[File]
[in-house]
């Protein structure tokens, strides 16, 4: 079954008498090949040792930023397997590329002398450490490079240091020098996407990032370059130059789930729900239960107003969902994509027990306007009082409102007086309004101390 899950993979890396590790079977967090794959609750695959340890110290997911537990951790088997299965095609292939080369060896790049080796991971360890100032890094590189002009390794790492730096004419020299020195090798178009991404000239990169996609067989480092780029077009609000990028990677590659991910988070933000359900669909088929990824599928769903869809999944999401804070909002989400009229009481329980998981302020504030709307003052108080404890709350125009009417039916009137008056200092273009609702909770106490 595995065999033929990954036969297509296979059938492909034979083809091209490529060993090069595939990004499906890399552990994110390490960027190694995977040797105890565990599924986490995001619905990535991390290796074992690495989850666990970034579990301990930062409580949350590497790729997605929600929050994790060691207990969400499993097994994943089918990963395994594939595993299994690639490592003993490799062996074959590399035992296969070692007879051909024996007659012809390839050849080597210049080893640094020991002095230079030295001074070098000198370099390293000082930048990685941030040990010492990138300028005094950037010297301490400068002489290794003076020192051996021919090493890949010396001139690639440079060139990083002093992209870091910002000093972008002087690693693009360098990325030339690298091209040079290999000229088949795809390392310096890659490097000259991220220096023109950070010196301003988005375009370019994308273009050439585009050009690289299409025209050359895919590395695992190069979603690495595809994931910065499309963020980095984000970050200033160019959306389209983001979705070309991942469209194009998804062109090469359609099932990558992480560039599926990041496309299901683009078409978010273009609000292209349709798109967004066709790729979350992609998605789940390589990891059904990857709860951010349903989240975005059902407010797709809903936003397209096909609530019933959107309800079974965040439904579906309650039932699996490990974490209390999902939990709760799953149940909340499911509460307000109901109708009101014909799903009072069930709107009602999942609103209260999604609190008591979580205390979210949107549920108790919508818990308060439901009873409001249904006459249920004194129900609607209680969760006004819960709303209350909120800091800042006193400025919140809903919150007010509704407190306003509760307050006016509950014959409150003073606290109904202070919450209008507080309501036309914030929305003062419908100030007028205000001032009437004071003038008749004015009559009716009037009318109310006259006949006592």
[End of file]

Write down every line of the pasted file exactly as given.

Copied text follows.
[in-house]
């Protein structure tokens, strides 16, 4: 079954008498090949040792930023397997590329002398450490490079240091020098996407990032370059130059789930729900239960107003969902994509027990306007009082409102007086309004101390 899950993979890396590790079977967090794959609750695959340890110290997911537990951790088997299965095609292939080369060896790049080796991971360890100032890094590189002009390794790492730096004419020299020195090798178009991404000239990169996609067989480092780029077009609000990028990677590659991910988070933000359900669909088929990824599928769903869809999944999401804070909002989400009229009481329980998981302020504030709307003052108080404890709350125009009417039916009137008056200092273009609702909770106490 595995065999033929990954036969297509296979059938492909034979083809091209490529060993090069595939990004499906890399552990994110390490960027190694995977040797105890565990599924986490995001619905990535991390290796074992690495989850666990970034579990301990930062409580949350590497790729997605929600929050994790060691207990969400499993097994994943089918990963395994594939595993299994690639490592003993490799062996074959590399035992296969070692007879051909024996007659012809390839050849080597210049080893640094020991002095230079030295001074070098000198370099390293000082930048990685941030040990010492990138300028005094950037010297301490400068002489290794003076020192051996021919090493890949010396001139690639440079060139990083002093992209870091910002000093972008002087690693693009360098990325030339690298091209040079290999000229088949795809390392310096890659490097000259991220220096023109950070010196301003988005375009370019994308273009050439585009050009690289299409025209050359895919590395695992190069979603690495595809994931910065499309963020980095984000970050200033160019959306389209983001979705070309991942469209194009998804062109090469359609099932990558992480560039599926990041496309299901683009078409978010273009609000292209349709798109967004066709790729979350992609998605789940390589990891059904990857709860951010349903989240975005059902407010797709809903936003397209096909609530019933959107309800079974965040439904579906309650039932699996490990974490209390999902939990709760799953149940909340499911509460307000109901109708009101014909799903009072069930709107009602999942609103209260999604609190008591979580205390979210949107549920108790919508818990308060439901009873409001249904006459249920004194129900609607209680969760006004819960709303209350909120800091800042006193400025919140809903919150007010509704407190306003509760307050006016509950014959409150003073606290109904202070919450209008507080309501036309914030929305003062419908100030007028205000001032009437004071003038008749004015009559009716009037009318109310006259006949006592």